The emission of steady compact jets observed in the hard spectral state of X-ray binaries is likely to be powered by internal shocks caused by fluctuations of the outflow velocity. The dynamics of the internal shocks and the resulting spectral energy distribution (SED) of the jet is very sensitive to the shape of the Power Spectral Density (PSD) of the fluctuations of the jet Lorentz factor. I use Monte-Carlo simulations to investigate this dependence. It turns out that Lorentz factor fluctuations injected at the base of the jet with a flicker noise power spectrum (i.e. P(f) ∝ 1/f) naturally produce the canonical flat SED observed from radio to IR band in X-ray binary systems in the hard state. This model also predicts a strong, wavelength dependent, variability that resembles the observed one. In particular, strong sub-second variability is predicted in the infrared and optical bands.
The durations (T90) of 315 GRBs detected with Fermi/GBM (8-1000 keV) by 2011 September are calculated using the Bayesian Block method. We compare the T90 distributions between this sample and that observed with previous/current GRB missions. We show that T90 is energy-band dependent and the observed bimodal T90 distribution would be due to the instrumental selection effect.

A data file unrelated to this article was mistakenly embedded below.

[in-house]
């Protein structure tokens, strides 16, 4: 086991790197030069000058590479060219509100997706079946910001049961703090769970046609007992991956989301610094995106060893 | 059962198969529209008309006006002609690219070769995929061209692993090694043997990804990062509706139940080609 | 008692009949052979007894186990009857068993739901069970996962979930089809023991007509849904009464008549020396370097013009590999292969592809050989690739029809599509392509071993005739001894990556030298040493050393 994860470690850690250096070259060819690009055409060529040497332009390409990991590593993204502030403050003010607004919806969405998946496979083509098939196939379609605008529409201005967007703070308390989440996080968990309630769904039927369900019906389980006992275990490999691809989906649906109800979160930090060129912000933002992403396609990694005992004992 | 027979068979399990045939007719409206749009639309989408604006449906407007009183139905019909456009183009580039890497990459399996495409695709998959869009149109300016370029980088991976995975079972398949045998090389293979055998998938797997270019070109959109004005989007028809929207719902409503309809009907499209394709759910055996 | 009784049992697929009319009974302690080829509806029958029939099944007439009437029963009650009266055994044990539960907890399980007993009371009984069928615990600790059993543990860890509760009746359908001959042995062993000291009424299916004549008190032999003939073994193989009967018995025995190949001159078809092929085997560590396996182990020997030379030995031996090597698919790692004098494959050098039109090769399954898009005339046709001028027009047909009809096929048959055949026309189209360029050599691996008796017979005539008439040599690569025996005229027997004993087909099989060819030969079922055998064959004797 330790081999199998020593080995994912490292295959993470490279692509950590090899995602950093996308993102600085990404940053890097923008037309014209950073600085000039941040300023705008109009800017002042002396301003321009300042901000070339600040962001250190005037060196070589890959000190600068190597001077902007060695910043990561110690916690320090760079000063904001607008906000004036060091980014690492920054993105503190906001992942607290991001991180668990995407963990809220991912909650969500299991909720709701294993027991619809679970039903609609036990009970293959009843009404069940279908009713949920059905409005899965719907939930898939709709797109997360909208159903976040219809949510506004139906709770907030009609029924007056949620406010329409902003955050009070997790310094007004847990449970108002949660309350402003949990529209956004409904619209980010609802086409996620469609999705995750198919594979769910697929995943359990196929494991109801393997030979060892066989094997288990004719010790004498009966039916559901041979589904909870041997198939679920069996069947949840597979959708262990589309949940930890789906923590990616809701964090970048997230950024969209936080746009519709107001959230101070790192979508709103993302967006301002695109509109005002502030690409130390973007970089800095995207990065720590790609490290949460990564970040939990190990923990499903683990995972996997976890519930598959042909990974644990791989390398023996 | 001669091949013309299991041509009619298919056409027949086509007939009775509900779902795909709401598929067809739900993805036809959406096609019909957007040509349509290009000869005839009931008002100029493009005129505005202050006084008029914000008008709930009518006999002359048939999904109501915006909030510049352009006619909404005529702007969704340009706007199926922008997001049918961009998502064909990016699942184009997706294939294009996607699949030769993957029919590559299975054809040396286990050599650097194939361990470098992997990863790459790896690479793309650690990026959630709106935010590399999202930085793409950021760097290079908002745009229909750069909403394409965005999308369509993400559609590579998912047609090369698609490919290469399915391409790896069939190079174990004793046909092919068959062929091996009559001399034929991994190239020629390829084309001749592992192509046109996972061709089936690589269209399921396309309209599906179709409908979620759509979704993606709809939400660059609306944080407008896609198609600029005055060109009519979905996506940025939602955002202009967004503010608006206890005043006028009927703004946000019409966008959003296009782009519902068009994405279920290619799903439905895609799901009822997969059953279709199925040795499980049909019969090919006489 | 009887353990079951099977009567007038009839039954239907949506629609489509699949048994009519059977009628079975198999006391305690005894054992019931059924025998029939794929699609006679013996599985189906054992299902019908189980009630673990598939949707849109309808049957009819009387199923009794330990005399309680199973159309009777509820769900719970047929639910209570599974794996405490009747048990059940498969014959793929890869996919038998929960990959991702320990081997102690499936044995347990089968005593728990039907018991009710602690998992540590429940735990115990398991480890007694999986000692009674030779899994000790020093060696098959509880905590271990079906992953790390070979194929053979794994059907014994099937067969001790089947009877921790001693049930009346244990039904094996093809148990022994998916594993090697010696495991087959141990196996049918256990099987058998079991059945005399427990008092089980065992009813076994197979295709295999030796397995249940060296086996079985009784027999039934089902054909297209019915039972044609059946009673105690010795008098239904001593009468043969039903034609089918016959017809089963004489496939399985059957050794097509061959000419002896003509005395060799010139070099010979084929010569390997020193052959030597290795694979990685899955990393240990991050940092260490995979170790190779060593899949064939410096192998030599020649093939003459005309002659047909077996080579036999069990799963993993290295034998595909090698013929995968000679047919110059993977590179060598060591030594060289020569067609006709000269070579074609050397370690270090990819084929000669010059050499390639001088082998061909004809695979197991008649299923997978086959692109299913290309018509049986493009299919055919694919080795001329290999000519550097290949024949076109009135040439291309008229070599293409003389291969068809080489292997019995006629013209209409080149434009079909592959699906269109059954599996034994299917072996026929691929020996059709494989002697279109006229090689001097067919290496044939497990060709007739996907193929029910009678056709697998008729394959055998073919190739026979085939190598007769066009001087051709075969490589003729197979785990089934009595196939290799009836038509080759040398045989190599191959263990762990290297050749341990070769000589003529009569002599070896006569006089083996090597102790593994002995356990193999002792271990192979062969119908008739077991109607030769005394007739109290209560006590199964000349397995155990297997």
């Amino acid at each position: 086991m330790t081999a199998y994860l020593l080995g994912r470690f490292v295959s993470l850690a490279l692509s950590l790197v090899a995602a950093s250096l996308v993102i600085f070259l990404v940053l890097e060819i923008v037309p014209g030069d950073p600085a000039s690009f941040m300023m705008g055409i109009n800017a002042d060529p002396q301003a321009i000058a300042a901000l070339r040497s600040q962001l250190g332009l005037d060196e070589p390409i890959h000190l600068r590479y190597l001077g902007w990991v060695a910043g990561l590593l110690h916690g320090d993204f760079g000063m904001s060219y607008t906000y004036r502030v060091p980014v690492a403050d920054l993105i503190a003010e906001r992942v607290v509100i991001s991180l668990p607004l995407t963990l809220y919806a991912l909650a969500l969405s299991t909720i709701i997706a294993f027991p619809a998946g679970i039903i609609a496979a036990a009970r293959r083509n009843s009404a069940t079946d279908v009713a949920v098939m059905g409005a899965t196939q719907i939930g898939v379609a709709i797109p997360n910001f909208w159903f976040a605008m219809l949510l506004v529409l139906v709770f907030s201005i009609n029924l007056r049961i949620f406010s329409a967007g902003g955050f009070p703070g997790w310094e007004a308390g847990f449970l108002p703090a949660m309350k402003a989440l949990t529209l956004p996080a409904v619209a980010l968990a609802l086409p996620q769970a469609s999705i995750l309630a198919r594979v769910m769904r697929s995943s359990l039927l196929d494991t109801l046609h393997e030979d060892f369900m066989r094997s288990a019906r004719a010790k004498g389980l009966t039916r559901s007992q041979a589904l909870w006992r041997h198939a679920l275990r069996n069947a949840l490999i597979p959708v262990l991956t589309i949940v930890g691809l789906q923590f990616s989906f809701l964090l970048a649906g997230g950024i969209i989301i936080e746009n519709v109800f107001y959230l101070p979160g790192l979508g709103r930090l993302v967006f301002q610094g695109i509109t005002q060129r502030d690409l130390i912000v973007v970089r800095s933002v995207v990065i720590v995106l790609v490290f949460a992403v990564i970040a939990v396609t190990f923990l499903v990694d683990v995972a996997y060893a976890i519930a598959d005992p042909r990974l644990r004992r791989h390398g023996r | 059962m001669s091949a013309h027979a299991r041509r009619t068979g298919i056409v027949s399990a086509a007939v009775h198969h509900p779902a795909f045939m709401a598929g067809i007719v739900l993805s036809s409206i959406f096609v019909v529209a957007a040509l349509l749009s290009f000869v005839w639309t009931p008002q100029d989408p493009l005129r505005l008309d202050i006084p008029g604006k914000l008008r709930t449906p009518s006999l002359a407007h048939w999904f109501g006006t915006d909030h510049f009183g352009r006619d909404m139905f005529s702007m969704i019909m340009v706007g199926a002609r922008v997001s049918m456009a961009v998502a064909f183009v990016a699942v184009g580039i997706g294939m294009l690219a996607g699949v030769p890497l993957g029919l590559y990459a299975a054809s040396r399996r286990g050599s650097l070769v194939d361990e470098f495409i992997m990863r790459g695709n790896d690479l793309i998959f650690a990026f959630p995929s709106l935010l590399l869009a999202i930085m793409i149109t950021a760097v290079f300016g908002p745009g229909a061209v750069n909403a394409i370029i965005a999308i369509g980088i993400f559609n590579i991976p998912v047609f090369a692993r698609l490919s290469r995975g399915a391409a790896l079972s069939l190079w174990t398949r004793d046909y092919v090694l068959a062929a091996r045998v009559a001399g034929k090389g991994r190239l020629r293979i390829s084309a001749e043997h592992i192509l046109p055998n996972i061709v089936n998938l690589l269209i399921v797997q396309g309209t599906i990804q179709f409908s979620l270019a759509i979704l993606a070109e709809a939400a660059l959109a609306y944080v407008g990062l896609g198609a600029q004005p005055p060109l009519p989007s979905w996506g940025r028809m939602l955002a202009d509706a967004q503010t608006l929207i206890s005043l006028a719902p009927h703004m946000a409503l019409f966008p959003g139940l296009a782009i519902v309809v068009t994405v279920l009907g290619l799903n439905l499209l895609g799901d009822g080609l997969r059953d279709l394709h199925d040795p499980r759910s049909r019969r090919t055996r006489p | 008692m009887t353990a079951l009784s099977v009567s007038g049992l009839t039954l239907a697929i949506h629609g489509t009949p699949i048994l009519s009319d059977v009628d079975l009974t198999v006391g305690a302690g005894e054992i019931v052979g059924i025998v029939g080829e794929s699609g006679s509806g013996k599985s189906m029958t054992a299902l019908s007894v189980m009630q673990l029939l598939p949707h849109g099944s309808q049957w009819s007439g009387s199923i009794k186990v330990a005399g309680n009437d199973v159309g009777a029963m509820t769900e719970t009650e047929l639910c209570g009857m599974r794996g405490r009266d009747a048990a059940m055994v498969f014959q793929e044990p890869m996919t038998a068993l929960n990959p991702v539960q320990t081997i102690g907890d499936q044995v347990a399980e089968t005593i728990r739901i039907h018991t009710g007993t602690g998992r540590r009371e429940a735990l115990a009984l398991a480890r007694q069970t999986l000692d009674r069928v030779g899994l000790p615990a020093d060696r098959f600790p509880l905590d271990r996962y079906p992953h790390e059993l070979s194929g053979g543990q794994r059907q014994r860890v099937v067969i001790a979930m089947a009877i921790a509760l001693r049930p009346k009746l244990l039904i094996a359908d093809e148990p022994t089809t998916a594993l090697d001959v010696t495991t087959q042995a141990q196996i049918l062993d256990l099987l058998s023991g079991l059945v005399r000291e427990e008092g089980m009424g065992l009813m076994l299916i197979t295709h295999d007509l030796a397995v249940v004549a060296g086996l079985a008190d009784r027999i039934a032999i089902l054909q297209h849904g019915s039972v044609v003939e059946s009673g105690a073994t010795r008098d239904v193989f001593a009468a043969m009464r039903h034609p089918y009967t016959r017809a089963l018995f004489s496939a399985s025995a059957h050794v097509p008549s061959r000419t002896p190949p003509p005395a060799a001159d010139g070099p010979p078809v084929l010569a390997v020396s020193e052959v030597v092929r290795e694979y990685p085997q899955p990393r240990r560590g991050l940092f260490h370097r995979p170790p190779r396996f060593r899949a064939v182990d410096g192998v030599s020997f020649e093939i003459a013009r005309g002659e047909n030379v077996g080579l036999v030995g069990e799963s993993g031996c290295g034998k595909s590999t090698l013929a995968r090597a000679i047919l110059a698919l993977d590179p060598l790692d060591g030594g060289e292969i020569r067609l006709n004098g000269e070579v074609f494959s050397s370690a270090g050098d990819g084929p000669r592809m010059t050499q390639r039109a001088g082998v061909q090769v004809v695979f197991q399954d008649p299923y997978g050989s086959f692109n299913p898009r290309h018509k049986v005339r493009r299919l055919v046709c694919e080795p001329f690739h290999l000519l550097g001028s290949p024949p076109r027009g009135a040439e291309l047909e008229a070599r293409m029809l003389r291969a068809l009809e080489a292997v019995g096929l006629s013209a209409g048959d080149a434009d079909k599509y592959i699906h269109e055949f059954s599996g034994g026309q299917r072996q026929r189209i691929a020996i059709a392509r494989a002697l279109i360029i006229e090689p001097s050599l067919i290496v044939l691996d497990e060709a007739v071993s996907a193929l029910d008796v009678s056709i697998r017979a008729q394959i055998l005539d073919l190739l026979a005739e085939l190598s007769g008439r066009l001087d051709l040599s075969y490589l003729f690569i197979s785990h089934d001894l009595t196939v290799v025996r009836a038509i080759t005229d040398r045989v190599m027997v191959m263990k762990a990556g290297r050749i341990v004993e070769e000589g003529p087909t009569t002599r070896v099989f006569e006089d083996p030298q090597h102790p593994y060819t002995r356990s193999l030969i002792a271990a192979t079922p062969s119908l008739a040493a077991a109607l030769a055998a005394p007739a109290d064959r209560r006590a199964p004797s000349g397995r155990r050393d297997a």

The unmatched X-ray resolution of Chandra allows probing the gas flow near quiescent supermassive black holes (BHs). The radius of BH gravitational influence on gas, called the Bondi radius, is resolved in Sgr A* and NGC 3115. Shallow accretion flow density profiles n ∝ r−β with β=0.7–1.0 were found for Sgr A* and NGC 3115 with the help of Chandra. We construct self-consistent models with gas feeding and dynamics from near the Bondi radius to the event horizon to explain the observations. Gas is mainly supplied to the region by hot colliding stellar winds. Small-scale feedback such as conduction effectively flattens the density profile from steep β=1.5 in a Bondi flow. We further constrain density and temperature profiles using the observed radio/sub-mm radiation emitted near the event horizon. We discuss the present state of our numerical model and its qualitative features, such as the role of the galactic gravitational potential and the random motion of wind-emitting stars.